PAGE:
28/05/2014 - Permalink

Much Wenlock residents vote ‘yes’ in county’s first neighbourhood plan referendum

Related topics: Community / Democracy / My area

Residents of Much Wenlock have voted overwhelmingly in favour of the area’s neighbourhood plan being used to help decide planning applications.

Shropshire’s first-ever neighbourhood plan referendum was held in the town on Thursday 22 May 2014 – the same day as the European elections – with more than 2,200 voters in the Much Wenlock parish asked:

“Do you want Shropshire Council to use the Neighbourhood Plan for Much Wenlock to help it decide planning applications in the neighbourhood area?”

In total, 823 people voted ‘yes’ and 130 voted ‘no’. Turnout was 41.77%.

David Turner, Shropshire Councillor for Much Wenlock, said:

“This result shows a clear and positive outcome for Much Wenlock. It will help to preserve its unique character and allow an appropriate and well-managed level of growth to ensure its on-going sustainability as a vibrant and attractive market town.”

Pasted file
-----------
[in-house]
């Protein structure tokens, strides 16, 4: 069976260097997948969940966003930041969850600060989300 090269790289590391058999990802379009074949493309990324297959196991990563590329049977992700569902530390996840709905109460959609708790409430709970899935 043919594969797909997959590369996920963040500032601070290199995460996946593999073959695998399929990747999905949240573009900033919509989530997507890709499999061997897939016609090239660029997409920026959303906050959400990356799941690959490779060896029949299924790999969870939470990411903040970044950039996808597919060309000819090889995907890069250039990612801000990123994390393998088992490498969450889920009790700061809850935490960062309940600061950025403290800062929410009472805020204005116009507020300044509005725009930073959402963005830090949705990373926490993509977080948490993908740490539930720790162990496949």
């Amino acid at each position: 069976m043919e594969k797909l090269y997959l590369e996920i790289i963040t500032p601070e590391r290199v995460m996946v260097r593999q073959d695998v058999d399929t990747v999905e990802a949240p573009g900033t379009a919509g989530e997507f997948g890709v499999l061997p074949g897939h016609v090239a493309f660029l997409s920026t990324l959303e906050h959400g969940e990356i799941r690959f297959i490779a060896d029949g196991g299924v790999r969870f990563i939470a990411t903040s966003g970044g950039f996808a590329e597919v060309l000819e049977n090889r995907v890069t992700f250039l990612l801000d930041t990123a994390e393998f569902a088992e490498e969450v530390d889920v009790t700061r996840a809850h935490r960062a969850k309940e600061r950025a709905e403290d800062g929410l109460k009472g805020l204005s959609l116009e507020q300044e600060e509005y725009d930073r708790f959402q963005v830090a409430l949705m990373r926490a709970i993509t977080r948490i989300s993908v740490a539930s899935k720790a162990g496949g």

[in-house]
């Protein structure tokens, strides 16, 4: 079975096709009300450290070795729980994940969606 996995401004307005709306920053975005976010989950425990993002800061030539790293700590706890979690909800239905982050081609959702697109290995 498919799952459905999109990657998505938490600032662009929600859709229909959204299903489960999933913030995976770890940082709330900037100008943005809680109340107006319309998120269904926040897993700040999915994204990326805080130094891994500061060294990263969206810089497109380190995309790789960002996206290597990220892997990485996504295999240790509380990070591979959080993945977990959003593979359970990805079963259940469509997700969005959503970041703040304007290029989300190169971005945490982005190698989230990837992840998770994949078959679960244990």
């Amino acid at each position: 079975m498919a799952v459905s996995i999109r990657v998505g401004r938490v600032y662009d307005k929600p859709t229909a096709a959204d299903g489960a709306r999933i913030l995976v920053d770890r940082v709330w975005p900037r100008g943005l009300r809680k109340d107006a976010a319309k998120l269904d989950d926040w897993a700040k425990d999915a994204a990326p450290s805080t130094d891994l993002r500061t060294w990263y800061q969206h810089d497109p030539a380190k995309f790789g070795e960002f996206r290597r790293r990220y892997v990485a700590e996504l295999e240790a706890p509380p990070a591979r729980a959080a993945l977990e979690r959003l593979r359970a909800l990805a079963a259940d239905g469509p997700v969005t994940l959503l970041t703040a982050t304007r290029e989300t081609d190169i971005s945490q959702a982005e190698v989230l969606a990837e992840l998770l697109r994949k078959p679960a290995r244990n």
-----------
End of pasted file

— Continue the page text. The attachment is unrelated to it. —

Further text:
Mal Price, Shropshire Council’s Cabinet member for planning, said:

“I’m delighted that the people of Much Wenlock voted ‘yes’ in the referendum. My congratulations go to all involved for all their hard work which made the neighbourhood plan, and this yes vote, possible. The local community really will benefit as development will only happen in the places they want it to, and I’m sure they will soon see the benefits this plan will open up for them with their planning applications.”

Further information

Neighbourhood planning was introduced under the Localism Act 2011 to give people a more ‘hands on’ role in the planning of their neighbourhoods and ensure they get the right types of development for their area.

Neighbourhood planning enables local communities to choose where they want new homes, shops and offices to be built, and have their say on what those new buildings should look like.

It enables communities to develop a shared vision for their neighbourhood and deliver the sustainable development they need through planning policies relating to the development and use of land.